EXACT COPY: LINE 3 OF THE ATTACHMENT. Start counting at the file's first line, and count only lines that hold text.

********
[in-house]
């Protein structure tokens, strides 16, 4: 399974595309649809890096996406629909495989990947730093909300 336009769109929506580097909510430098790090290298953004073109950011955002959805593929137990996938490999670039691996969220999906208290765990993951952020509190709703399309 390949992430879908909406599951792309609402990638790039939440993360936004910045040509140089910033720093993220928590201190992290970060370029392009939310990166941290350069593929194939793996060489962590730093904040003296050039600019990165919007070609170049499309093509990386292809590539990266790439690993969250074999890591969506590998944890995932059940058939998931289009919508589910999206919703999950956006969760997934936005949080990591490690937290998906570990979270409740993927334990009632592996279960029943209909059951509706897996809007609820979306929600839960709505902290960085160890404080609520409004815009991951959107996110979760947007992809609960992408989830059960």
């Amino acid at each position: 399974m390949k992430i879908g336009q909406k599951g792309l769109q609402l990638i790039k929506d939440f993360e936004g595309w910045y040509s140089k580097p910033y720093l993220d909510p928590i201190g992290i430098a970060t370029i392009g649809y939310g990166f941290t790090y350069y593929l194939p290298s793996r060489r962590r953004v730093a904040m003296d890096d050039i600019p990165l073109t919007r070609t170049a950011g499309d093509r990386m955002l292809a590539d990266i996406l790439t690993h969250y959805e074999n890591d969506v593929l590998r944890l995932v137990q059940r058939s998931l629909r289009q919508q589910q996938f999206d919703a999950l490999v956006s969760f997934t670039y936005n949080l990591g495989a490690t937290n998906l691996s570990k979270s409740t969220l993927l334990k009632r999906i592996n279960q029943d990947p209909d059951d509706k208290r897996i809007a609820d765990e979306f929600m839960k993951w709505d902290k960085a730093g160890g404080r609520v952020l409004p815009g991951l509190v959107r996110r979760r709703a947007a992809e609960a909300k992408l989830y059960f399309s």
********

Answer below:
């Amino acid at each position: 399974m390949k992430i879908g336009q909406k599951g792309l769109q609402l990638i790039k929506d939440f993360e936004g595309w910045y040509s140089k580097p910033y720093l993220d909510p928590i201190g992290i430098a970060t370029i392009g649809y939310g990166f941290t790090y350069y593929l194939p290298s793996r060489r962590r953004v730093a904040m003296d890096d050039i600019p990165l073109t919007r070609t170049a950011g499309d093509r990386m955002l292809a590539d990266i996406l790439t690993h969250y959805e074999n890591d969506v593929l590998r944890l995932v137990q059940r058939s998931l629909r289009q919508q589910q996938f999206d919703a999950l490999v956006s969760f997934t670039y936005n949080l990591g495989a490690t937290n998906l691996s570990k979270s409740t969220l993927l334990k009632r999906i592996n279960q029943d990947p209909d059951d509706k208290r897996i809007a609820d765990e979306f929600m839960k993951w709505d902290k960085a730093g160890g404080r609520v952020l409004p815009g991951l509190v959107r996110r979760r709703a947007a992809e609960a909300k992408l989830y059960f399309s």